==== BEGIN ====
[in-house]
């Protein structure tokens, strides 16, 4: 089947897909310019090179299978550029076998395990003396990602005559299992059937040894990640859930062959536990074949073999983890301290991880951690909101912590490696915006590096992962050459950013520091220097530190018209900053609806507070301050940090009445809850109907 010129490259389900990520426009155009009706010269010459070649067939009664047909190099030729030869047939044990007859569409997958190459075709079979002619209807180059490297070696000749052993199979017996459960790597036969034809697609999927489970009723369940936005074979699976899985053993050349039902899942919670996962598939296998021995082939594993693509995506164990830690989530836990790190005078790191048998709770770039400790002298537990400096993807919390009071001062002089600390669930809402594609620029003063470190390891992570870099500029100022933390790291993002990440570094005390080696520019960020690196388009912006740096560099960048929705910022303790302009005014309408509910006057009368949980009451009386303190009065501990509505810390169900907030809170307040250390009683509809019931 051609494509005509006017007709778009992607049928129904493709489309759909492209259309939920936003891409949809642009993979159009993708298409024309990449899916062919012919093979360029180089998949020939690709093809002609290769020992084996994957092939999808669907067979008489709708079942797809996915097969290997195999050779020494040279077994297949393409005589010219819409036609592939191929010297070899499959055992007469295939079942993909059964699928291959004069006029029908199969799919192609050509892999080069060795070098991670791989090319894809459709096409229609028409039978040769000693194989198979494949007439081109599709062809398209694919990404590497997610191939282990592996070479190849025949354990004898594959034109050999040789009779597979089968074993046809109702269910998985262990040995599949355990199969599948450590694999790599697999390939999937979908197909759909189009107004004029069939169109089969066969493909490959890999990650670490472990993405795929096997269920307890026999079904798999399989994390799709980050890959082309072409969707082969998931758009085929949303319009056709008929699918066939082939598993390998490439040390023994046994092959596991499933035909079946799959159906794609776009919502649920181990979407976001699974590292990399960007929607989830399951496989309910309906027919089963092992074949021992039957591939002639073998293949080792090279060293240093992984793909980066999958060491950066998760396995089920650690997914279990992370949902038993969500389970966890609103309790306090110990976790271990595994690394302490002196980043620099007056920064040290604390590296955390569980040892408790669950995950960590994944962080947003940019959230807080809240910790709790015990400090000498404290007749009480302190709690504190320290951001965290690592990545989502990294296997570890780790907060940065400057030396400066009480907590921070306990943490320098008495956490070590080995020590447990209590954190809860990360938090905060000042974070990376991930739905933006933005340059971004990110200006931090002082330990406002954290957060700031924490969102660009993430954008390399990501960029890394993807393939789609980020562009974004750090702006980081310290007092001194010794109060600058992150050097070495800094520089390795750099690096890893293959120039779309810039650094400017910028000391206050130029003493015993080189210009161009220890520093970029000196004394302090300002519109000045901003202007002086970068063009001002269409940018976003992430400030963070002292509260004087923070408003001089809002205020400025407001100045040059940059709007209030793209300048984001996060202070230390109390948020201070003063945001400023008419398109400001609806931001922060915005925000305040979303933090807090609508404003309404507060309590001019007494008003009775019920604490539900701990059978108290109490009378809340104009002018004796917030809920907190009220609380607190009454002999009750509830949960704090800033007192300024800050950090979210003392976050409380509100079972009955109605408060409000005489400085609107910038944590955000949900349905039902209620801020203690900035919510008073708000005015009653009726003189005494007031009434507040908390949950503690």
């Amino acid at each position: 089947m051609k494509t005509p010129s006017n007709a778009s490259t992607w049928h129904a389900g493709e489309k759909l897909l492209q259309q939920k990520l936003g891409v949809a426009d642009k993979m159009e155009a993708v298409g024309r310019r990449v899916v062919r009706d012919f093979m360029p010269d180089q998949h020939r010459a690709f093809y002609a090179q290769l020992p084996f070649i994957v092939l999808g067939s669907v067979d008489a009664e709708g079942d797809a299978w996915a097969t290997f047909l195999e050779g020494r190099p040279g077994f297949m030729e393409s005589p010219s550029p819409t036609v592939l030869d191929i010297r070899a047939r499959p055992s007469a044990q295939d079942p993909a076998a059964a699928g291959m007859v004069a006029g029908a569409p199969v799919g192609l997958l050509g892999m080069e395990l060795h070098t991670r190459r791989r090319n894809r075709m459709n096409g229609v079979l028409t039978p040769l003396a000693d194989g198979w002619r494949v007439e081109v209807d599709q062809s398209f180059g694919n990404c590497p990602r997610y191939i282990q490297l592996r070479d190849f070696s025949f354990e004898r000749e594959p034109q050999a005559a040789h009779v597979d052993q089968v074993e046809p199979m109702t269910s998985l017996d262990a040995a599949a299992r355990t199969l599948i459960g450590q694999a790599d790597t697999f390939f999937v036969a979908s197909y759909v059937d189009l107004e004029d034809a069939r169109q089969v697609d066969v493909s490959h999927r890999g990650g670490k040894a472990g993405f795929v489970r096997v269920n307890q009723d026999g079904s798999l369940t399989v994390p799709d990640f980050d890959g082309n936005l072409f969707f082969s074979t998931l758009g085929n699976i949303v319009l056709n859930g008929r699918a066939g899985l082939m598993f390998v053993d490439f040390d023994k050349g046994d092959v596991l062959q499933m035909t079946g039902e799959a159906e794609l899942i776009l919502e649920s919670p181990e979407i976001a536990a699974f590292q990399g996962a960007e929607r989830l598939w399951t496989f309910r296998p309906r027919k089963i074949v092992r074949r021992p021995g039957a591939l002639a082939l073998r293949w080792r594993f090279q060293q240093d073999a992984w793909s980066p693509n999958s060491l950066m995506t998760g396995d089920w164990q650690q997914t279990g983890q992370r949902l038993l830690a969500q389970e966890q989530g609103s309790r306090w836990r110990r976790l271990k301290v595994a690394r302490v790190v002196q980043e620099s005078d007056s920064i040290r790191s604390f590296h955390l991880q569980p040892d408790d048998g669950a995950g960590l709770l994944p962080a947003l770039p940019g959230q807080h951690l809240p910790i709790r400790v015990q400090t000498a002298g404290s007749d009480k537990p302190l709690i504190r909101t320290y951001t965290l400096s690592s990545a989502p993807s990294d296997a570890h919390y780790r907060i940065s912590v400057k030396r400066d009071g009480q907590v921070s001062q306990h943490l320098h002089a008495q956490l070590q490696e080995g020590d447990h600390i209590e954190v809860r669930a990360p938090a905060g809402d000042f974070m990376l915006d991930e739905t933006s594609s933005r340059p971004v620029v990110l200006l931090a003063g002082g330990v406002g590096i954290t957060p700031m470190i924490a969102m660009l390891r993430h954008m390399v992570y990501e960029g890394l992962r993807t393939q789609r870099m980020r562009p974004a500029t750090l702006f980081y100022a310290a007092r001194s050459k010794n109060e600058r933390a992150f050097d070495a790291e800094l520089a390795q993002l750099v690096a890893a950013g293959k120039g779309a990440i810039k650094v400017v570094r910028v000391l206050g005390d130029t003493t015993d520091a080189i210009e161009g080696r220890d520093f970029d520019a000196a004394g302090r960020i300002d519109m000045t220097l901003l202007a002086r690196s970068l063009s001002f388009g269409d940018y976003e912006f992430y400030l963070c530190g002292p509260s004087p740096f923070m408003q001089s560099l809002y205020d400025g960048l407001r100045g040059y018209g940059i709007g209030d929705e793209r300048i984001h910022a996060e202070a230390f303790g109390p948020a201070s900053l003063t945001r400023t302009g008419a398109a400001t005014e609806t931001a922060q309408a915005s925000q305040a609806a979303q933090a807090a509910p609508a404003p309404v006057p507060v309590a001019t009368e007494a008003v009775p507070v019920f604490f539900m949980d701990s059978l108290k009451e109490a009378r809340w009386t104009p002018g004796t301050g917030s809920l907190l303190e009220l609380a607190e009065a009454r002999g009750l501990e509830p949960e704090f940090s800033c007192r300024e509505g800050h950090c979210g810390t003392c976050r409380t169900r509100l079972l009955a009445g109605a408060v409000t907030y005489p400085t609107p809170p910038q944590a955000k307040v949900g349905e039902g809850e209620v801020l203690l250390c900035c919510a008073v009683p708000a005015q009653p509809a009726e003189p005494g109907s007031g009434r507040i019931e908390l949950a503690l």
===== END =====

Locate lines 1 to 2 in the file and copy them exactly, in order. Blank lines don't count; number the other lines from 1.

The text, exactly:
[in-house]
């Protein structure tokens, strides 16, 4: 089947897909310019090179299978550029076998395990003396990602005559299992059937040894990640859930062959536990074949073999983890301290991880951690909101912590490696915006590096992962050459950013520091220097530190018209900053609806507070301050940090009445809850109907 010129490259389900990520426009155009009706010269010459070649067939009664047909190099030729030869047939044990007859569409997958190459075709079979002619209807180059490297070696000749052993199979017996459960790597036969034809697609999927489970009723369940936005074979699976899985053993050349039902899942919670996962598939296998021995082939594993693509995506164990830690989530836990790190005078790191048998709770770039400790002298537990400096993807919390009071001062002089600390669930809402594609620029003063470190390891992570870099500029100022933390790291993002990440570094005390080696520019960020690196388009912006740096560099960048929705910022303790302009005014309408509910006057009368949980009451009386303190009065501990509505810390169900907030809170307040250390009683509809019931 051609494509005509006017007709778009992607049928129904493709489309759909492209259309939920936003891409949809642009993979159009993708298409024309990449899916062919012919093979360029180089998949020939690709093809002609290769020992084996994957092939999808669907067979008489709708079942797809996915097969290997195999050779020494040279077994297949393409005589010219819409036609592939191929010297070899499959055992007469295939079942993909059964699928291959004069006029029908199969799919192609050509892999080069060795070098991670791989090319894809459709096409229609028409039978040769000693194989198979494949007439081109599709062809398209694919990404590497997610191939282990592996070479190849025949354990004898594959034109050999040789009779597979089968074993046809109702269910998985262990040995599949355990199969599948450590694999790599697999390939999937979908197909759909189009107004004029069939169109089969066969493909490959890999990650670490472990993405795929096997269920307890026999079904798999399989994390799709980050890959082309072409969707082969998931758009085929949303319009056709008929699918066939082939598993390998490439040390023994046994092959596991499933035909079946799959159906794609776009919502649920181990979407976001699974590292990399960007929607989830399951496989309910309906027919089963092992074949021992039957591939002639073998293949080792090279060293240093992984793909980066999958060491950066998760396995089920650690997914279990992370949902038993969500389970966890609103309790306090110990976790271990595994690394302490002196980043620099007056920064040290604390590296955390569980040892408790669950995950960590994944962080947003940019959230807080809240910790709790015990400090000498404290007749009480302190709690504190320290951001965290690592990545989502990294296997570890780790907060940065400057030396400066009480907590921070306990943490320098008495956490070590080995020590447990209590954190809860990360938090905060000042974070990376991930739905933006933005340059971004990110200006931090002082330990406002954290957060700031924490969102660009993430954008390399990501960029890394993807393939789609980020562009974004750090702006980081310290007092001194010794109060600058992150050097070495800094520089390795750099690096890893293959120039779309810039650094400017910028000391206050130029003493015993080189210009161009220890520093970029000196004394302090300002519109000045901003202007002086970068063009001002269409940018976003992430400030963070002292509260004087923070408003001089809002205020400025407001100045040059940059709007209030793209300048984001996060202070230390109390948020201070003063945001400023008419398109400001609806931001922060915005925000305040979303933090807090609508404003309404507060309590001019007494008003009775019920604490539900701990059978108290109490009378809340104009002018004796917030809920907190009220609380607190009454002999009750509830949960704090800033007192300024800050950090979210003392976050409380509100079972009955109605408060409000005489400085609107910038944590955000949900349905039902209620801020203690900035919510008073708000005015009653009726003189005494007031009434507040908390949950503690």